If not, why, in a moment look to see The blind and bloody soldier with foul hand Defile the locks of your shrill-shrieking daughters; Your fathers taken by the silver beards, And their most reverend heads dashed to the walls; Your naked infants spitted upon pikes, Whiles the mad mothers with their howls confused Do break the clouds, as did the wives of Jewry At Herod's bloody-hunting slaughtermen. [3.3.33-41]

Olivier's peaceful depiction of surrender at Harfleur

A traditional defense of historic crimes is that "things were different then" or that humanity's past butchers were simply "products of their times." (Defenses used most often in the United States at Confederate battlefields or on Columbus Day.) Shakespeare undercuts that argument in advance. He invokes Herod's in reference to Harfleur, and Alexander the Great's murders in reference to the massacre of the prisoners. [4.7.31-38] The mentions of ancient kings are meant to remind a playgoer that the slaughter of unarmed innocents has been considered unacceptable as far back as recorded history goes.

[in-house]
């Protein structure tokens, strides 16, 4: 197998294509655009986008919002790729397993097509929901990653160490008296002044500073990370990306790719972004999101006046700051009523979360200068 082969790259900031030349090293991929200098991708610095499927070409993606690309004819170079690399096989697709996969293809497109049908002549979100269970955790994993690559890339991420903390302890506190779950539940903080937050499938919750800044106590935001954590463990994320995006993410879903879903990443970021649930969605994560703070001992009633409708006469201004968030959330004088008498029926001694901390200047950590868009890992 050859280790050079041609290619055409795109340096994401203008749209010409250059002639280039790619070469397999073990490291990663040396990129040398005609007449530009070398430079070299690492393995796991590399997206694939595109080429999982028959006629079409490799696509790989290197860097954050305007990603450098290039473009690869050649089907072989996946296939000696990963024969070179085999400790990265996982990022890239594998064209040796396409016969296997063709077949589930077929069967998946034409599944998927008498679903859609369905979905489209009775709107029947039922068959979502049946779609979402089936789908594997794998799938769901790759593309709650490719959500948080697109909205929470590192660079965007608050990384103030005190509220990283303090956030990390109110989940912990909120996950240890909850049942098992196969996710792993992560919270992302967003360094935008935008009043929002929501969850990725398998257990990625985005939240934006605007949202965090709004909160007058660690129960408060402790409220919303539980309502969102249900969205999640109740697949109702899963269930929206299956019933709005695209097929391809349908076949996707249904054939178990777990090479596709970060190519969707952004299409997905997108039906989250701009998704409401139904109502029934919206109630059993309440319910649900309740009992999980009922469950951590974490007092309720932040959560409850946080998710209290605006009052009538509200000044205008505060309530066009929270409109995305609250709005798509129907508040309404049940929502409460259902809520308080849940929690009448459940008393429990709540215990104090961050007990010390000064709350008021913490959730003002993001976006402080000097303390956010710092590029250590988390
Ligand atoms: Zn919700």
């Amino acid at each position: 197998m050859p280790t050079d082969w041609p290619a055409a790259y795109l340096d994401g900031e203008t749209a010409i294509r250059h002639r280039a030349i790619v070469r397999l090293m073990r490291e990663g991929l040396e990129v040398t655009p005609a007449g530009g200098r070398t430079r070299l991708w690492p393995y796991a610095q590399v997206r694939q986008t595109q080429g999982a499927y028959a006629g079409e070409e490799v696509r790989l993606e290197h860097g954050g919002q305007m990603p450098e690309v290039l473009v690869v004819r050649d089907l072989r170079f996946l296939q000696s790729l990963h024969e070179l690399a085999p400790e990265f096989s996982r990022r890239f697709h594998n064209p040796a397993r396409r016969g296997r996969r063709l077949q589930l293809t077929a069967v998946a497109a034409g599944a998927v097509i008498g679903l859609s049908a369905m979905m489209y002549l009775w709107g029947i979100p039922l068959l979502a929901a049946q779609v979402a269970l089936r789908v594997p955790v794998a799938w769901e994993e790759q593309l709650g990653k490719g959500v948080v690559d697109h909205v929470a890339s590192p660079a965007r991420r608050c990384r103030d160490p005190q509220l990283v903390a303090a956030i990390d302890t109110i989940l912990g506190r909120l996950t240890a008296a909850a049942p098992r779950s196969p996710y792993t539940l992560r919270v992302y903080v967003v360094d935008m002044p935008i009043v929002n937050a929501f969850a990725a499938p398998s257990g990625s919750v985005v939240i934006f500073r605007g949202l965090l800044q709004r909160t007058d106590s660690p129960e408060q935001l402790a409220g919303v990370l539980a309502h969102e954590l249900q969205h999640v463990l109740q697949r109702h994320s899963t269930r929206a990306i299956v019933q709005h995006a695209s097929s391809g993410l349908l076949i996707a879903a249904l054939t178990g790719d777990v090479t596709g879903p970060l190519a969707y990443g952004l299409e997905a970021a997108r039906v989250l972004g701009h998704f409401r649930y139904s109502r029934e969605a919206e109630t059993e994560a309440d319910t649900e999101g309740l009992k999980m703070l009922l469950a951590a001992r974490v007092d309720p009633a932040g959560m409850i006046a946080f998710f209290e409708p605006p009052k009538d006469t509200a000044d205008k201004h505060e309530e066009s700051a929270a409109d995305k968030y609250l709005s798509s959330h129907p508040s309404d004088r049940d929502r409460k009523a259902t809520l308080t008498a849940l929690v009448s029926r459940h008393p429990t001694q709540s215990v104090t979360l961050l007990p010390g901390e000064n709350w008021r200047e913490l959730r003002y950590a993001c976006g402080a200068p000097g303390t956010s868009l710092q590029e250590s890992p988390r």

Olivier cuts this scene as well. Kenneth Branagh's 1989 Henry V includes it, but undercuts it with a shot Henry's face, showing relief at not having to follow through with his threat.

The postwar period has brought us stage interpretations of Henry that find sadism running through his entire life. (See Alternative Shakespeares 3, edited by Diana E. Henderson in 2007) They portray Prince Hal as a sarcastic and entitled youth. He spends his time in Eastcheap playing cruel tricks on his inferiors - and make the most of Hal's Machiavellian speech at the end of Henry IV Part I's Act I, Scene II.